Low level stuff is fun, although I'm still getting used to how things are done up here.  We are legal for stuff that I never would have dreamed of in the lower 48.   ;)

-Ryan

Ah, okay... now I understand :) 

Sounds like you get to have quite a bit of IMC flying time around there :)

Must be really cool flying around with the Aurora Borealis aglow too :)


I get a fair amount of IMC.  Usually it's an hour or so each day.  But that adds up fairly quickly when it's 5 or 6 days a week.  ;)

Havn't seen the lights yet since it hasn't been dark... but I'm looking forward to the winter for that very reason!
"Well I know what's right, I got just one life
In a world that keeps on pushin' me around
But I stand my ground, and I won't back down"
  -Johnny Cash "I won't back Down"

Offline Ted_Stryker

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Re: ILS
« Reply #49 on: September 12, 2006, 08:25:43 PM »

Hmm.... where is it that you are from, Ryan?  I'm just curious how they handle the minimums for those approaches that leave one so high AGL.   As you may have noted from the MO6 VOR-A I put up, they don't designate a runway number on it either. 

Sounds like fun to dust off at such low levels :)  At least you don't have to worry about telephone or power lines in the canyon!   ;D

I'm from Georgia (USA) but I'm in Alaska now...  The reason the minimums are so high above the ground is that you have terrain only 200 ft below that elevation within a half mile each side of you!   So really it's like the airport is in a deep hole and so the approach can't get you down inside the hole, only overtop of it.

I noticed that with the VOR, thought it was weird until I realized all the circling approaches never have them.  ;)

Low level stuff is fun, although I'm still getting used to how things are done up here.  We are legal for stuff that I never would have dreamed of in the lower 48.   ;)

-Ryan

Ah, okay... now I understand :) 

Sounds like you get to have quite a bit of IMC flying time around there :)

Must be really cool flying around with the Aurora Borealis aglow too :)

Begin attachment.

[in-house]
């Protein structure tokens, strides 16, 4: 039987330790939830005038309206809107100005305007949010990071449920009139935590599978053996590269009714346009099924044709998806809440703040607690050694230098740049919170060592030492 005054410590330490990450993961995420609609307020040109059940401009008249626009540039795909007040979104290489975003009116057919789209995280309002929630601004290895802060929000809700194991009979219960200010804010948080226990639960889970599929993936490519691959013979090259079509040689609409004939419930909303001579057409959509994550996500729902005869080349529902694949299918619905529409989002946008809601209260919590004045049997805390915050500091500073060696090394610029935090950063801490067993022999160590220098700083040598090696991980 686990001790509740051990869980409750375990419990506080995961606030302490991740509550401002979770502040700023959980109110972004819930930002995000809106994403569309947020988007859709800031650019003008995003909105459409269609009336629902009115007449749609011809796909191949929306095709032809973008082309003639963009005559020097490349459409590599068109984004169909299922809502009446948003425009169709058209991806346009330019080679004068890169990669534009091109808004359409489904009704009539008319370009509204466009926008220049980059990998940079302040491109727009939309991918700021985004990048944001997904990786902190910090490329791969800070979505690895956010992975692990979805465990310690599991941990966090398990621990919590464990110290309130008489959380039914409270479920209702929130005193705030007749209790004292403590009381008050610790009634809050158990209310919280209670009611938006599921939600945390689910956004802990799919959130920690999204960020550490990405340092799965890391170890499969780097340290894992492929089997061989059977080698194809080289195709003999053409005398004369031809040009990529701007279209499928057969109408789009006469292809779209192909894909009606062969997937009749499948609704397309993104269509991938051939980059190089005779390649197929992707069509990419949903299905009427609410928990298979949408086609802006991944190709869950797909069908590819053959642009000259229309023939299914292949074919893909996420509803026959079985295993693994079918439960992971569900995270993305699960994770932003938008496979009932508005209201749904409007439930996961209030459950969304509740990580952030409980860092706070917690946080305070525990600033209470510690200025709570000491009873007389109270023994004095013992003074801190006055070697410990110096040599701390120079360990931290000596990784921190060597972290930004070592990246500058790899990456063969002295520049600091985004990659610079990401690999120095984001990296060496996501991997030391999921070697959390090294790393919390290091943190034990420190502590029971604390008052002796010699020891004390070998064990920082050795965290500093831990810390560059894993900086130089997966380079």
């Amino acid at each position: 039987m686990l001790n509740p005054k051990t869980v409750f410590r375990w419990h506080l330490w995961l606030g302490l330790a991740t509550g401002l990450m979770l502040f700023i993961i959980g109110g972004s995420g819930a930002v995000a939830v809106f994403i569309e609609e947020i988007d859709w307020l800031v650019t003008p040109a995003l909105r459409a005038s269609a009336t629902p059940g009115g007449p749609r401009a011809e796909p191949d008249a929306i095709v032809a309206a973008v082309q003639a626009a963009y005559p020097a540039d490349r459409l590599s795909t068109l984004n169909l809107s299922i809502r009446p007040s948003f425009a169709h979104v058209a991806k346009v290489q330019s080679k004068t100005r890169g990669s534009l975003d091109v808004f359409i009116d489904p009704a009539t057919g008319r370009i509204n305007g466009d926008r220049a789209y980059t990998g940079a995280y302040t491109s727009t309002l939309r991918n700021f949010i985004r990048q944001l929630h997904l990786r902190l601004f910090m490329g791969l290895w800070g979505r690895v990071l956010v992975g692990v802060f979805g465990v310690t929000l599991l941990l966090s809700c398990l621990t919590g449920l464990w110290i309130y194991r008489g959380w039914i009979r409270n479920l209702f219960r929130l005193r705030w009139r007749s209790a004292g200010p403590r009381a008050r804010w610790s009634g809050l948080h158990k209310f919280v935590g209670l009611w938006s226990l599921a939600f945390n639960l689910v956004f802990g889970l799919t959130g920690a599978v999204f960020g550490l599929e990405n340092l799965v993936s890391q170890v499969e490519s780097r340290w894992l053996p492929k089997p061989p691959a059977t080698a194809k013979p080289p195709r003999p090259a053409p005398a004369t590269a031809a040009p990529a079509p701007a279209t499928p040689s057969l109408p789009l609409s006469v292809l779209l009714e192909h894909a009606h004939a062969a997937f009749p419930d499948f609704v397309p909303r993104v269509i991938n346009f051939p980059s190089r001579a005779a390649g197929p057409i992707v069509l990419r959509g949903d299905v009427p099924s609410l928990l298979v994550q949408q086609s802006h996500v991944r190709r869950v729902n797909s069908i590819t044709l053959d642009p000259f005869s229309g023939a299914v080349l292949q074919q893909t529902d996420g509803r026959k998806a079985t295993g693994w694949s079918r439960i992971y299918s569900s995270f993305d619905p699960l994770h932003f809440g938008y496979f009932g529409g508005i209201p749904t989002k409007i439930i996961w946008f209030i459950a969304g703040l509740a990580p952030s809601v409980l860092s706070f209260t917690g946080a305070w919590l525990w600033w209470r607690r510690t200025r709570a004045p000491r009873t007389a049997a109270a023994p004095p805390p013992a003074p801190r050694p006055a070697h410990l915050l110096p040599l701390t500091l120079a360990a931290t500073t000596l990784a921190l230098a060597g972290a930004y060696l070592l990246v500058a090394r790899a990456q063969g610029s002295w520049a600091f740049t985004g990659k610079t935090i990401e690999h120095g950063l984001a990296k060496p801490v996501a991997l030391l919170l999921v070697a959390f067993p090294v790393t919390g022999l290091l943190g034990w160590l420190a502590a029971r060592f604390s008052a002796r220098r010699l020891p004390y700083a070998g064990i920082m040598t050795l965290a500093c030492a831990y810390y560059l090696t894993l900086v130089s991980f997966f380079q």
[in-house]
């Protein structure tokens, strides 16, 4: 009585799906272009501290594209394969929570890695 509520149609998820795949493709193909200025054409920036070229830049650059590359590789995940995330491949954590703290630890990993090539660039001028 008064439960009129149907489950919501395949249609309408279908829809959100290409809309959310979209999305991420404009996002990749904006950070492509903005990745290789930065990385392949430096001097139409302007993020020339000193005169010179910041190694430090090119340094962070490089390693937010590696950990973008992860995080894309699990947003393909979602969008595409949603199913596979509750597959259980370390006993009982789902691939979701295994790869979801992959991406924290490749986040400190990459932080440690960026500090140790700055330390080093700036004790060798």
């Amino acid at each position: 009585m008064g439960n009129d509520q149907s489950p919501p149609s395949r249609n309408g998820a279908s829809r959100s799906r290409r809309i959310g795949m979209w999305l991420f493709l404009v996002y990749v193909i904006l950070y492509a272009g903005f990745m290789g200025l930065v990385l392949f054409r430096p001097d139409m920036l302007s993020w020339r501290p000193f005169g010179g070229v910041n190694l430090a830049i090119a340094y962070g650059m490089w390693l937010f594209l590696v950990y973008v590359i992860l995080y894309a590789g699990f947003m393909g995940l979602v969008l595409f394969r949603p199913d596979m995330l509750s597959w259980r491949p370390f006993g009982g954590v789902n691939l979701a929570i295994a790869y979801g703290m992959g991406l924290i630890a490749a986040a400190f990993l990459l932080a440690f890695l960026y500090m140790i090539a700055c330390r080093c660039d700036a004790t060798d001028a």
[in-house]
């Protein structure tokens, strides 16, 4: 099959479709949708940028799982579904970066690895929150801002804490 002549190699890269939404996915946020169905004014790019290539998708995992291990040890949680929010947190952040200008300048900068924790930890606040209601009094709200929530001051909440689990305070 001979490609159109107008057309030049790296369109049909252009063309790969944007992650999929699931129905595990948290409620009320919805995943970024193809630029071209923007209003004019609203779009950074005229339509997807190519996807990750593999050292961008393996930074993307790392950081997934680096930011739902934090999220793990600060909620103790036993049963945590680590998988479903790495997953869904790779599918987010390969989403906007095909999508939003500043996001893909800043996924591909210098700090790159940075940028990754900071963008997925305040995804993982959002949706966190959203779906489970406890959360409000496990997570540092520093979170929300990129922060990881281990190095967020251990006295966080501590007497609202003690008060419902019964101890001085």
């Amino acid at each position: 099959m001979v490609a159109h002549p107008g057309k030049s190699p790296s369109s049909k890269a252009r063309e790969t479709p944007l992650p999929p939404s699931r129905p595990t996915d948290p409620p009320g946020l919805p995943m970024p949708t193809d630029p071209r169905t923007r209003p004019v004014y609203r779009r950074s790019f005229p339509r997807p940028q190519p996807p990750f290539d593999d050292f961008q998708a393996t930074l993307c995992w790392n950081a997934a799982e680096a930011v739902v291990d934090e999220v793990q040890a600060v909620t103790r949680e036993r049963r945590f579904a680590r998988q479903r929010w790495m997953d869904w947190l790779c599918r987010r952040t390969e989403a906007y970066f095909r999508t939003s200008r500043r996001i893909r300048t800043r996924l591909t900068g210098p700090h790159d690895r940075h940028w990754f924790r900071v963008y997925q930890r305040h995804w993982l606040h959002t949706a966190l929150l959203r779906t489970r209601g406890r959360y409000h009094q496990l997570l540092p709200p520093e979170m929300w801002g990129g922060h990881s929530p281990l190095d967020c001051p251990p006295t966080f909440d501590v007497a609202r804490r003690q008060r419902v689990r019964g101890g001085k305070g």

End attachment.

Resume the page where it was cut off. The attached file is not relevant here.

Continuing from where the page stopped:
I get a fair amount of IMC.  Usually it's an hour or so each day.  But that adds up fairly quickly when it's 5 or 6 days a week.  ;)

Havn't seen the lights yet since it hasn't been dark... but I'm looking forward to the winter for that very reason!

At least you don't have IFR Currency concerns :)   Remember to post us some photos when you can with the Aurora when the time comes :)  Love to see it :)

We're going to have to come in pretty low!  It's just one of those things you have to do... when you land!  -- Ted Striker - Airplane!

Offline Baradium

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Re: ILS
« Reply #50 on: September 12, 2006, 08:30:49 PM »
At least you don't have IFR Currency concerns :)   Remember to post us some photos when you can with the Aurora when the time comes :)  Love to see it :)

121 is wierd in currency anyway.  I'm not PIC so I don't have to be, but the PIC gets 121 checkouts every 6 months anyway so they are always IFR current even if they don't actually go through a cloud.  Of course, we don't have to worry about that part, we get plenty of actual...

I'll definately try to get a picture, I'm hoping to get some good ones (although I've been told it's hard to get a good photo of the Aurora).
"Well I know what's right, I got just one life
In a world that keeps on pushin' me around
But I stand my ground, and I won't back down"
  -Johnny Cash "I won't back Down"

Offline happylanding

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Re: ILS
« Reply #51 on: September 12, 2006, 09:39:59 PM »
THANKS Mates for all the info!  :)
I could find a map of Lugano airport, the IFR one under this address: maybe it means something to you. you do not have to take tu qualification though, but if you ever decide to, here is the link:
http://www.lugano-qualification.ch/
 ;) ;) ;)
I give that landing a 9 . . . on the Richter scale.

Offline Baradium

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Re: ILS
« Reply #52 on: September 12, 2006, 09:55:05 PM »
THANKS Mates for all the info!  :)
I could find a map of Lugano airport, the IFR one under this address: maybe it means something to you. you do not have to take tu qualification though, but if you ever decide to, here is the link:
http://www.lugano-qualification.ch/
 ;) ;) ;)

Side note:  every time you say "mates" I think "Australia!"

Any hints on where it is?  I'm searching now...
"Well I know what's right, I got just one life
In a world that keeps on pushin' me around
But I stand my ground, and I won't back down"
  -Johnny Cash "I won't back Down"

Offline happylanding

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Re: ILS
« Reply #53 on: September 14, 2006, 06:21:58 AM »
Side note:  every time you say "mates" I think "Australia!"

Hehe! made on purpose, so that you do not think about the freezing temperatures out of where you live!!!!! :)  ;D
Just kidding!

Any hints on where it is?  I'm searching now...
Since I was told it's used to align to the center line on final 01 it should be somewhere around it........ ??? ::)
I give that landing a 9 . . . on the Richter scale.

Offline tundra_flier

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Re: ILS
« Reply #54 on: September 14, 2006, 10:22:20 PM »
Quote
We use King/Bendix  KLN-90Bs in the 1900s, they are a popular unit because they are so capable yet not very expensive (relatively speaking).  Is that $10,000 price tag for a KLN-90B or a pricier unit?